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Crop Breed Genet Genom. 2019;1:e190012.


Accuracy of Single and Multi-Trait Genomic Prediction Models for Grain Yield in US Pacific Northwest Winter Wheat

Dennis N. Lozada * , Arron H. Carter

Department of Crop and Soil Sciences, Washington State University, Pullman, WA 99164, USA

* Correspondence: Dennis N. Lozada.

Received: 12 June 2019; Accepted: 13 August 2019; Published: 15 August 2019

This article belongs to the Virtual Special Issue "Genetic Gains in Plant Breeding"


Incorporating secondary correlated traits collected from high-throughput phenotyping in genomic selection (GS) models for complex traits has been demonstrated to improve accuracy. The prediction ability of different single and multiple trait partial least square (PLS) regression models for grain yield were assessed for winter wheat lines evaluated in US Pacific Northwest environments. Different populations including a diversity panel, F5, and double haploid breeding lines were evaluated in Lind and Pullman, WA between 2015 and 2018 and were genotyped with genotyping by sequencing-derived SNP markers. Prediction ability was assessed under cross-validations and independent predictions. Multi-trait covariate models were advantageous in obtaining optimal predictions for yield, especially when there is less genetic relatedness between the training and test populations. Adding multiple traits in the model improved predictions for environments with low heritability. Cross-validations resulted in the highest prediction ability (0.16) whereas independent predictions using the diversity panel to predict F5 and double haploid winter wheat breeding lines obtained the lowest (0.002). Relatedness between populations, heritability of the secondary traits, and the type of PLS model used were among the principal factors affecting prediction ability. Our results showed the relevance of using multi-trait GS models to achieve increased predictions. Genetic architecture of the target trait and genetic relatedness between populations should be taken into consideration when choosing which type of models to implement in the breeding program. An increased prediction ability for the multi-trait models indicates the potential to attain improved genetic gains for yield in wheat breeding programs through these GS approaches.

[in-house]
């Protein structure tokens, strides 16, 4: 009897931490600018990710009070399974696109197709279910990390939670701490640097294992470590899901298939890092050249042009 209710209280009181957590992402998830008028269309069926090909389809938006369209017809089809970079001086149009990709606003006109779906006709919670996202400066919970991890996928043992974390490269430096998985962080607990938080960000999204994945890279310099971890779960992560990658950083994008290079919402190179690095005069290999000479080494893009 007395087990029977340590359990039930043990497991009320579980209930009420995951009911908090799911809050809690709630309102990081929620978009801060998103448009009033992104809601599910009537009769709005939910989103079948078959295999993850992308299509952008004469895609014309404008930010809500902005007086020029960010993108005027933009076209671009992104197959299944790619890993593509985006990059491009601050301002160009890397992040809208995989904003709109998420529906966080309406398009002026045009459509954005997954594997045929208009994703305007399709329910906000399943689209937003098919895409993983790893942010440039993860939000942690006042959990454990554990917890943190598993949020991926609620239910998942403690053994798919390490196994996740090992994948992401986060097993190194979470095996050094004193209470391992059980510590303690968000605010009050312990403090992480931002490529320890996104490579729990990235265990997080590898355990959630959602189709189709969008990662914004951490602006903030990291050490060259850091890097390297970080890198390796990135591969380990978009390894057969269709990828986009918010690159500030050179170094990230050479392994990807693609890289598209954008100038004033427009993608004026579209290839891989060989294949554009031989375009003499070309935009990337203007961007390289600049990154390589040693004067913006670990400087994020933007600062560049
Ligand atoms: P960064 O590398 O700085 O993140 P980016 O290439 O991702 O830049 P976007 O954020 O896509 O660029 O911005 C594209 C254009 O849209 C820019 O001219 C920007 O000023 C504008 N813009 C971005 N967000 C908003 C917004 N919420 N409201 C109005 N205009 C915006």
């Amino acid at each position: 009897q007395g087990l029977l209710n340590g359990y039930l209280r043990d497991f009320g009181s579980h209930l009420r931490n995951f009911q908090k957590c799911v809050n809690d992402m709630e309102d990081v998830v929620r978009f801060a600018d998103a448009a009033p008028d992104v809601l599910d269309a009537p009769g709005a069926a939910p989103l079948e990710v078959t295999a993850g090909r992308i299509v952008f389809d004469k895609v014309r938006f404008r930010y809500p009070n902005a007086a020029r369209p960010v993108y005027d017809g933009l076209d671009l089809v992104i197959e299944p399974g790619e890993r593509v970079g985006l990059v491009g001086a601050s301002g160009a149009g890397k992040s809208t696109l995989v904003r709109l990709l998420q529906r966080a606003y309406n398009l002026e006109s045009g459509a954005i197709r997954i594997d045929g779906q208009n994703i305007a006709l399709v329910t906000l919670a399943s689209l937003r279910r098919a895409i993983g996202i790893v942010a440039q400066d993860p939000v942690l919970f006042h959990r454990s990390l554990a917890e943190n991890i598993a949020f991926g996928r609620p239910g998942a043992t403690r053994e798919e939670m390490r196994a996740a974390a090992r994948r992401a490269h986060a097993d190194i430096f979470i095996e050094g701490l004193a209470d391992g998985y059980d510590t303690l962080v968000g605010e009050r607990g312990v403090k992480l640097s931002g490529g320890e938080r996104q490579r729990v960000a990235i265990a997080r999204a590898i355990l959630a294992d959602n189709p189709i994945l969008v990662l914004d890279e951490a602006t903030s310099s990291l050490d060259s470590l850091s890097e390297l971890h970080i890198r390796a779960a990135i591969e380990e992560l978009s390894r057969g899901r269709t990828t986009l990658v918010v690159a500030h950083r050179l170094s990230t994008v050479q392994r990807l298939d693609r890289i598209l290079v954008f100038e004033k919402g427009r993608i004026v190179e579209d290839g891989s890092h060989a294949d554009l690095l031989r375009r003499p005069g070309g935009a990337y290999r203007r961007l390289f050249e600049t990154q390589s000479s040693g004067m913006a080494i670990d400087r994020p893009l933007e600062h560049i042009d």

KEYWORDS: genetic gain; genomic selection; grain yield; high-throughput phenotyping; partial least square regression; soft winter wheat


The wealth of genomic information available for important crops has enabled the use of marker data for molecular breeding and DNA-based selection for plant improvement. In recent years, genomic approaches such as genome-wide association studies (GWAS) have been used to understand the genetic basis of important traits such as grain yield, disease resistance, and adaptation traits in wheat [1–4]. However, association mapping could not identify small effect loci and with such, the power of GWAS for the dissection of complex traits is limited [5,6]. In addition, the structure of breeding populations used in association mapping could cause the detection of spurious associations in genetic mapping [7]. On that regard, a complementary method, genomic selection (GS) has been explored in many crops and its potential to improve genetic gains though selection has been demonstrated [8–11].

In GS, a population with genotypic and phenotypic information is first used to train a prediction model (through a training population), and then used to predict the performance of lines in a validation set that have no phenotypic information [12]. The need to identify significant QTL-marker associations is removed, and instead GS considers numerous predictors simultaneously [13]. A measure of a model’s ability to perform trait predictions is its prediction ability, which could be defined as the correlation between observed phenotype with predicted values [14]. Through GS, genomic estimated breeding values (GEBV) can also be calculated and these values can be used for performing selections and choosing which parents to cross. Depending on the trait, a high or low estimated breeding value would indicate that a line is predicted to perform better in succeeding field trials. GS can increase genetic gains by reducing the number of cycles and progenies that need to be phenotyped and by improving the intensity of selection [15,16].